1986: Peru

Venner worked a short season in northern Peru, surveying and excavating a Chimu village site, dating from the 10th to 12th centuries A.D. The project's goal was to determine if the village had been planned and built all at one time--something typical for the Chimu, who operated under a highly centralized and organized political system. The research demonstrated that the village was built all at one time.

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Sand Dunes
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The site

The site is located in  Peru's  extremely dry Atacama Desert. Here, not far from a small river, the Chimu had dug a series of canals and turned the barren desert into a verdant area for growing maize. The Chimu harvested the maize and fermented beer, which was shipped to the Chimu capitol city, Chan Chan. Interestingly, the modern-day citizens of Casma still make this corn-beer.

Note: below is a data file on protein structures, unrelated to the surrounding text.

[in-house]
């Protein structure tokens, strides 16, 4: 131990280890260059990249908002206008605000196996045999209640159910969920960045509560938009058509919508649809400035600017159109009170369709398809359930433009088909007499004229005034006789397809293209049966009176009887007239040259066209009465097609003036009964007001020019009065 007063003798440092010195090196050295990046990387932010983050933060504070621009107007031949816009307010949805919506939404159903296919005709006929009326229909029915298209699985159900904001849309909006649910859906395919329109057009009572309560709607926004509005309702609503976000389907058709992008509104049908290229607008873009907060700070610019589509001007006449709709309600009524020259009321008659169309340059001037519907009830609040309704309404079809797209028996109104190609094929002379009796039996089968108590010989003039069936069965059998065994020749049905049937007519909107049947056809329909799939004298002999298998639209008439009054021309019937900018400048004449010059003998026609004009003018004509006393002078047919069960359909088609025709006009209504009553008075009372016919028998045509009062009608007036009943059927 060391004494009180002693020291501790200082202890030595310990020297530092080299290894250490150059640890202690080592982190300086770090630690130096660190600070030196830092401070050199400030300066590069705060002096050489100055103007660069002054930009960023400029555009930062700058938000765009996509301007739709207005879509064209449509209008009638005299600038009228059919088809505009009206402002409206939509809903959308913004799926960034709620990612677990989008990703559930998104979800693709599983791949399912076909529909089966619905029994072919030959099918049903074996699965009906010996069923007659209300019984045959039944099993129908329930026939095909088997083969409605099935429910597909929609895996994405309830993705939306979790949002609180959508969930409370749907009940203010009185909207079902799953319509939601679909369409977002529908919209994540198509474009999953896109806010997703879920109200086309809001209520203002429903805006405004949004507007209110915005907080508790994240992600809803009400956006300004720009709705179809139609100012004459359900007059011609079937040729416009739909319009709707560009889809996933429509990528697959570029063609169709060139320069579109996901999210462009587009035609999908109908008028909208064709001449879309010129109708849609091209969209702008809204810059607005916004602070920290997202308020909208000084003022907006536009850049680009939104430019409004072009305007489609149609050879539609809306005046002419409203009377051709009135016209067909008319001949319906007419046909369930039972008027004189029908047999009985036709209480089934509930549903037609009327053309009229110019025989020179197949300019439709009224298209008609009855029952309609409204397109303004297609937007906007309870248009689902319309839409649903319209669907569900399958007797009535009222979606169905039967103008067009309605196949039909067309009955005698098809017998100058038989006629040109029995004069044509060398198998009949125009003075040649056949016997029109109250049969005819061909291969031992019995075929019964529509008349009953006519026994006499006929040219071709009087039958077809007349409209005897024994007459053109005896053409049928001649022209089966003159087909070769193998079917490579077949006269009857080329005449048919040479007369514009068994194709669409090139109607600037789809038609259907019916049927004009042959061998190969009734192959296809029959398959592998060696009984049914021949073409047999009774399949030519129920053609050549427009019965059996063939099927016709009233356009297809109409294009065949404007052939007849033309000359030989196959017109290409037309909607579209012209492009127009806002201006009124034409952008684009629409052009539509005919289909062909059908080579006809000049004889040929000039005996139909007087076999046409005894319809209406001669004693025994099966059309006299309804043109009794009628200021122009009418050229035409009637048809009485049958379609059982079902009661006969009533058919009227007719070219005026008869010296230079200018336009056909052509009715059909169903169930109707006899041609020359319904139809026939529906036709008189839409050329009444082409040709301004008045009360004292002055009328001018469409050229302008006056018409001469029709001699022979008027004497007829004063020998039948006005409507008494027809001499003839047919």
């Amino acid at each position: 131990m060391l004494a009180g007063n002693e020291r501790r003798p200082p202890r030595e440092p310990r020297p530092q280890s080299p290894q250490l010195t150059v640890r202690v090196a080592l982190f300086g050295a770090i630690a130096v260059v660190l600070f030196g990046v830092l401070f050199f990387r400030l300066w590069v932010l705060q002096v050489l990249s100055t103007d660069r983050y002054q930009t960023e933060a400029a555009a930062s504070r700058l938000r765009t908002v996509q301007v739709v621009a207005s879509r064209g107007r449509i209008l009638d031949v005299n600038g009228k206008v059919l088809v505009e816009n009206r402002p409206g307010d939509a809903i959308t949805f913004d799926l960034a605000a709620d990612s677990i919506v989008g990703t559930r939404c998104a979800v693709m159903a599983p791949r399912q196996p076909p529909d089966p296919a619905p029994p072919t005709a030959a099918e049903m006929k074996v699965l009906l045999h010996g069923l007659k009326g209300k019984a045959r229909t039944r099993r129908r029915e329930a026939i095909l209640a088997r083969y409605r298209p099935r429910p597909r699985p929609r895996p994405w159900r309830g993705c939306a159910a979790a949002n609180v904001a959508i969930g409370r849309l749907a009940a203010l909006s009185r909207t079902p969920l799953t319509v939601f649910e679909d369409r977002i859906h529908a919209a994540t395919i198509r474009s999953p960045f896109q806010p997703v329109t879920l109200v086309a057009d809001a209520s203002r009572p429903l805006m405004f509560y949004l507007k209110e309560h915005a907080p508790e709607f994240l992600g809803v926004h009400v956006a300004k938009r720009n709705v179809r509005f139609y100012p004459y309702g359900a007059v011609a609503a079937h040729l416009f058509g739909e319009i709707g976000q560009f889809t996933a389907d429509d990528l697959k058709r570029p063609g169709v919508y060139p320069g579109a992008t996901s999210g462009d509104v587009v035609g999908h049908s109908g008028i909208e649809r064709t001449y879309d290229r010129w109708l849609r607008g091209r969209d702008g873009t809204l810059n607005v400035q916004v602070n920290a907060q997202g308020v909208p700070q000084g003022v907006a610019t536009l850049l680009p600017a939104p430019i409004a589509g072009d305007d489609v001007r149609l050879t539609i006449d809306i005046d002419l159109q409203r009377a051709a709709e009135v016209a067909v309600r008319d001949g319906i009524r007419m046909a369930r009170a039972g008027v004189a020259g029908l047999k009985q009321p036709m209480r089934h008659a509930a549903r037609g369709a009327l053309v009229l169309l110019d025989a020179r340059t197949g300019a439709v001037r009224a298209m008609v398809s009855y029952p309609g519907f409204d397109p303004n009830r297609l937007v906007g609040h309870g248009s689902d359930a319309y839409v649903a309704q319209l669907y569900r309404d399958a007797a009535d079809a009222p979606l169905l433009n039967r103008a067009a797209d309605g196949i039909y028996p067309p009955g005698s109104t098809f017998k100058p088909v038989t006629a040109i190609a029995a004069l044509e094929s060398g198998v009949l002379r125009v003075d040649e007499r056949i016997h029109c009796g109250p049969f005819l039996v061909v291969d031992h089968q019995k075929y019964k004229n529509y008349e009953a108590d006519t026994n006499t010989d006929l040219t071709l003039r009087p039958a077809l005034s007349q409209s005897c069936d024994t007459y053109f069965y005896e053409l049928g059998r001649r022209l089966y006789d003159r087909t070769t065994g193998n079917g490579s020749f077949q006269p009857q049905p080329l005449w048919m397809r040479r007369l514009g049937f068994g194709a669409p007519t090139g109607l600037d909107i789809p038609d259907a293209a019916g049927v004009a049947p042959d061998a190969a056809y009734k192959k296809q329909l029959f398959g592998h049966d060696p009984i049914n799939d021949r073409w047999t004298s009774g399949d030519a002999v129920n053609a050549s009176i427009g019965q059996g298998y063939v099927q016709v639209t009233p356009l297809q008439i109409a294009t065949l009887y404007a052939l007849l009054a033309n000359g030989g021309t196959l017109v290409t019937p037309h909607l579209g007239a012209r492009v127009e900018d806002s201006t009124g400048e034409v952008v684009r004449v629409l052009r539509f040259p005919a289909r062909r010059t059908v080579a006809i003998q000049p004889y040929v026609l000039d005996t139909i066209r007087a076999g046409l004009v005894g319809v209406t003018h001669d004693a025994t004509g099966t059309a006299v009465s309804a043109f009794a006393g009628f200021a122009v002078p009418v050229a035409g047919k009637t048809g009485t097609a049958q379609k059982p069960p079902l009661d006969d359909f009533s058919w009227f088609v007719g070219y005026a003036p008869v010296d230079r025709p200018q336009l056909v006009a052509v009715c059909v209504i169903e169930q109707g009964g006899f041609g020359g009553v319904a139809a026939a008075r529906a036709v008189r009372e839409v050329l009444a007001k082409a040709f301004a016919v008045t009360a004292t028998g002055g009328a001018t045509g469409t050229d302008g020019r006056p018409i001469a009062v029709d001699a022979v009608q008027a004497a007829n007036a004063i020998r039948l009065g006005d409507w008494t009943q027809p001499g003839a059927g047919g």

The field team lived an an adobe-built compound without running water. Meals were prepared in an outdoor kitchen. The town of Casma was small, its main street having only an open-air market, a couple restaurants and bars, a government building, church, and a school house.

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